Tuesday, August 7, 2012

Gratuitous Swimming Story

So my high school swim team was pretty much the worst athletics team any of you have ever seen.   One year we had 7 dudes, which was a small enough number for the way we scored the meet, iirc, that if the other team had 10 kids who never got disqualified (simply finished all 40 of their legal swims) we mathematically could not win.  The other three years we had...more.  I came up through the YMCA swimming scene, so when I got there at 14 years old I already knew what was going on.  My marginal level of talent (1:03 in the 100 breast, 2:06 in the 200 im, both short course yards and still very very far from earning even a D2 scholarship) basically made me the best swimmer on the team by a large margin, and in the years that we could actually win meets it created an odd dynamic.  At least one of the following probabilities was always zero:

p(jesse loses a race)
p(our team wins)

And it was really that simply.  If there was any chance whatsoever of me losing either of my individual swims, there was zero chance we could win the meet.  So I was in this odd situation where if the meet was close, my performance didn't matter at all, whereas I'd occasionally have someone to race against when we were gonna lose 150-35.  What also would happen is that if we did have a chance to win the meet, it meant the other team was so bad that I would often swim silly events instead of my best (the breast stroke) to give us a better shot, as we tended to have someone else who could finish that event competitively, where as the 500 free, 200 free, and 100 fly we routinely struggled to have people finish legally.

So any way one of these weird meets happened where we actually were in contention, and it became clear midway through that the other team just didn't have a breast-stroker and we needed to switch me over to the 500 freestyle and see if our "b" guy could handle the other event.  We had gleaned this information from "scouting" (which was me talking to my YMCA friend on the other team, and him saying "yeah our breast-stroker goes like 1:20 lol have fun with that") and watching the 200 free (where they had a kid who went like 2:15...for reference I could swim that event in like 2:00, but he won handily over my teammates).  Remember also that I'm 15 years old;  nothing goes smoothly when you're 15 years old.  The decision is made that we're pulling the switcheroo, but I don't really remember how.  It had to be brought up by me, since there is just no chance any other human, my coach included, would have ever even thought of it, which makes this next part seem very strange indeed.  I just remember deciding that I was going to screw with this kid, mercilessly.  Curiously what I did could actually have been viewed as very helpful to him, as he likely swam the best time of his life, but I assure you I was just being a vindictive 15 year old jerk.  My best time in the 500 free was, I think, 5:19, and I should have beaten this guy by close to a minute.  Instead, I kept him on my hip for literally the first 450 yards, then swam the final 50 at a dead sprint to win by over 10 yards, finishing in a time north of 6 minutes.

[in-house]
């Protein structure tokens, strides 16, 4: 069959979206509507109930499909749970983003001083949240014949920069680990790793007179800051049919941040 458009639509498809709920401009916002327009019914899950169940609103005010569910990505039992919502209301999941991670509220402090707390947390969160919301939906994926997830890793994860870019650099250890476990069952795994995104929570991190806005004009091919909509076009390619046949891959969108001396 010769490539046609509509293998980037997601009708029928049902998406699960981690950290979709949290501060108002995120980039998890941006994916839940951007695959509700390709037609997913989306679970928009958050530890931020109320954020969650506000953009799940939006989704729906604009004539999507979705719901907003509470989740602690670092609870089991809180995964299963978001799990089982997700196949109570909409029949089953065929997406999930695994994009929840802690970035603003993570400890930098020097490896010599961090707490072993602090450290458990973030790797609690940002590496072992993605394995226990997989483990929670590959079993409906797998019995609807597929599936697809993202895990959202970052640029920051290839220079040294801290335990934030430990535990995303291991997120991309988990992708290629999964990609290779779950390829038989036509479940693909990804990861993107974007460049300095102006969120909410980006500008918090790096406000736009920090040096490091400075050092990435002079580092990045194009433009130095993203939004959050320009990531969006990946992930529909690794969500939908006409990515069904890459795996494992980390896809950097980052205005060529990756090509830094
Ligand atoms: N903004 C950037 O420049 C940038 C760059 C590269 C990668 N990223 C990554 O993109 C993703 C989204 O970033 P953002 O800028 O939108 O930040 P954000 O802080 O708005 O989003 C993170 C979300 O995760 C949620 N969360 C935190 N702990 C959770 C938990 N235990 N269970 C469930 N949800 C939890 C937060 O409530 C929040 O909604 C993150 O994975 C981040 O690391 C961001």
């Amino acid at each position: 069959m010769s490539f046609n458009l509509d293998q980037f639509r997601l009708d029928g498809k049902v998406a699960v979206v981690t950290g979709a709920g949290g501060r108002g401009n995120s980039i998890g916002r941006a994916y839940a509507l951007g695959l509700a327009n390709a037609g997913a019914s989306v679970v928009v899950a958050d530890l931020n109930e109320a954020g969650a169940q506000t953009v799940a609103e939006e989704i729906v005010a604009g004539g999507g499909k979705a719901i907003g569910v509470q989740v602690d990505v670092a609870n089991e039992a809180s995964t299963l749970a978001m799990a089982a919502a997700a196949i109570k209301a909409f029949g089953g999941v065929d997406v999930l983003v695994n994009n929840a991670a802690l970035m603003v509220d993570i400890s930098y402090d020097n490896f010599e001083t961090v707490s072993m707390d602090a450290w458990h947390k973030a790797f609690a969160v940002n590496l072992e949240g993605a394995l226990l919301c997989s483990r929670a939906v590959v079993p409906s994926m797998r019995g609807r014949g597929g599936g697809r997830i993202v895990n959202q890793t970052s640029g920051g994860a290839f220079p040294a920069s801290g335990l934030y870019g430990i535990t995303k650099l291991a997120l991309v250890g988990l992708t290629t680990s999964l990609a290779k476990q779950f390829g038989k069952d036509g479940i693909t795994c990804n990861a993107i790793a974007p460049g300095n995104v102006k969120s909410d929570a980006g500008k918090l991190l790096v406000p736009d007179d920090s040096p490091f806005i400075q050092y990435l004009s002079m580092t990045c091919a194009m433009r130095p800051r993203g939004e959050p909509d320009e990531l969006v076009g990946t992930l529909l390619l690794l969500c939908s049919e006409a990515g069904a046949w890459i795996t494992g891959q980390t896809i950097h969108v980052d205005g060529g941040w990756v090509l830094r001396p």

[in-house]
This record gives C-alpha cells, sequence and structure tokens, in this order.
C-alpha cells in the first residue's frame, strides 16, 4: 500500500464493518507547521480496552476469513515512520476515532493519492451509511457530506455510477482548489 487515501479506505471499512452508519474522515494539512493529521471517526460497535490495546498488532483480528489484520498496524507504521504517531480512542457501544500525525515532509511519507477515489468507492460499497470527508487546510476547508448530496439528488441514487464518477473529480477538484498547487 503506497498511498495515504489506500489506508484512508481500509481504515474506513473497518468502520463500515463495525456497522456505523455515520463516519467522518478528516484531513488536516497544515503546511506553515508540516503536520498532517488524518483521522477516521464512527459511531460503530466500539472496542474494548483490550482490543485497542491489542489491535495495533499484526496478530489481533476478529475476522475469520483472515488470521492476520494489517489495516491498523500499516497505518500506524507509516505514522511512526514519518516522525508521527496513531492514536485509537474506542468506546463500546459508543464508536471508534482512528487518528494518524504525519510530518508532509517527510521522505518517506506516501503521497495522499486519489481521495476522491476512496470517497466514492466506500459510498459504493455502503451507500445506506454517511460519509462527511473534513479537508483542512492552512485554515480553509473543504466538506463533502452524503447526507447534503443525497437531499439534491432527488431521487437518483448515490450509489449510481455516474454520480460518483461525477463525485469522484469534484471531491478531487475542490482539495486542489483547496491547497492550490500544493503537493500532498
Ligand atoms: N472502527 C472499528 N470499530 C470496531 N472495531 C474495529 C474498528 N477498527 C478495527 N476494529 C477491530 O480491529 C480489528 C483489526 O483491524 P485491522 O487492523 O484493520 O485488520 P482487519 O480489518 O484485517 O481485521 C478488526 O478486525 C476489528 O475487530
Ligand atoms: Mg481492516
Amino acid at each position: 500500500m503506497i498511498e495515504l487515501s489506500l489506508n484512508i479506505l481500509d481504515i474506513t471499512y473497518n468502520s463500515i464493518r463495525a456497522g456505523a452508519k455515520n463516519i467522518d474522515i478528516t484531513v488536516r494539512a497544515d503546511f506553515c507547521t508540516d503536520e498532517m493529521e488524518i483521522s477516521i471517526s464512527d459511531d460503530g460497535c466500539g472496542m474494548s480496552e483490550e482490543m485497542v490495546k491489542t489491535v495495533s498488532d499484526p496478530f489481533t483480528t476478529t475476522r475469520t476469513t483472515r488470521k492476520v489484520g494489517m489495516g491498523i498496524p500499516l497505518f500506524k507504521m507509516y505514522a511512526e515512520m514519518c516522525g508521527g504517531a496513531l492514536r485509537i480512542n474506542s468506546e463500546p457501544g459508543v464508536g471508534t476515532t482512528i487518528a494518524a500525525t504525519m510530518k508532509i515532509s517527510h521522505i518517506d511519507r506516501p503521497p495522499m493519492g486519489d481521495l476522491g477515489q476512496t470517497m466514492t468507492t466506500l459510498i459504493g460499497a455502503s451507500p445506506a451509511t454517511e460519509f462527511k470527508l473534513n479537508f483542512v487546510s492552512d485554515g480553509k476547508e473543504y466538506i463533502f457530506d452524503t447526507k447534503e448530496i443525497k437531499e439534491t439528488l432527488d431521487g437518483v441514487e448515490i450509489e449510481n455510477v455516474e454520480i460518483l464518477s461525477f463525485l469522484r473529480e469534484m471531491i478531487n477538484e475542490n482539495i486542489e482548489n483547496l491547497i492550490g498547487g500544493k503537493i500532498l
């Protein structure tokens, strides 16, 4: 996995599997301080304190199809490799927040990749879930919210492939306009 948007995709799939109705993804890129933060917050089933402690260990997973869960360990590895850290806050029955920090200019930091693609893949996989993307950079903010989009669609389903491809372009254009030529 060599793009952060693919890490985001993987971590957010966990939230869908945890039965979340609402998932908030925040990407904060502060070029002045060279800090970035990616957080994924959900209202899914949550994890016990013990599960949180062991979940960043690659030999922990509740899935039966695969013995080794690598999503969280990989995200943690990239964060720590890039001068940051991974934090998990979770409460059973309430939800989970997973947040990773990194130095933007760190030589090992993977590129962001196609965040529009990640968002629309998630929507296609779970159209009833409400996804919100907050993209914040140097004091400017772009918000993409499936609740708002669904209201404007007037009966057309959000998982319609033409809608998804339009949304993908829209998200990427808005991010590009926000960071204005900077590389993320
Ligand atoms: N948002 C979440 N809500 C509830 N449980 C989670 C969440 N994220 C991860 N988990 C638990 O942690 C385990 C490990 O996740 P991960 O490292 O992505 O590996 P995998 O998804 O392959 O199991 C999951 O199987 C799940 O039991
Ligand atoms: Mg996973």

So that was kind of fun.  My coach wasn't too happy about my stunt, but whatever, I was 15 and I enjoyed myself.  Then came the 100 breast stroke and sure enough our B guy was able to win the event all by himself.  The high school scoring system was so odd (6 4 3 2 1 0) that it barely made any difference at all, but we had successfully snaked a few extra points and were now in a position where if we won the 400 free relay (scored differently and worth many points, i don't remember) we'd actually win the meet.  There was one other guy on my team who was also good, and he specialized in back stroke (58), fly (59), and short distance freestyle(54/24).  His best time was actually slightly better than mine in the 100 free, but as I said earlier he routinely lead off and let me anchor to give me 3 more minutes of rest.  There was a fly in the ointment this year, however, in that one of the two other kids we had was completely incapable of doing a relay start.  It was as if he just chose when to start his dive completely randomly, and there was a 25% chance he'd false start, and another 50% chance he'd be over 1 second slow.  He could do a regular start, though, so we always had to put him first.  Like I said...we weren't...good.

That's how it came to pass that I was swimming in the three hole that day, usually reserved for the slowest swimmer on the squad.  The first two guys swam, and as predicted our dude lost by a little bit.  The second two guys dove in, and once again our swimmer was losing ground.  By the time they were coming back down the pool we were stuck something like 7-8 yards, and for the only time I can remember in 60 or so high school meets in 4 years it was important that I swim fast because doing so could actually change the result of the meet.  And I simply destroyed that poor child.  I split the best time of my life, I think a 54.low, and he probably didn't break 1:10.  I caught him early in the second 25 and by the time Matt, our anchor, dove in, the race was completely over.  He probably beat their anchor by 5 or 10 seconds himself, but what everyone remembered was Jesse jerking around in the 500 free, then singlehandedly winning the relay and the meet.  It was pretty fun.

I'm actually probably going to tell another story soon...I enjoyed typing that out.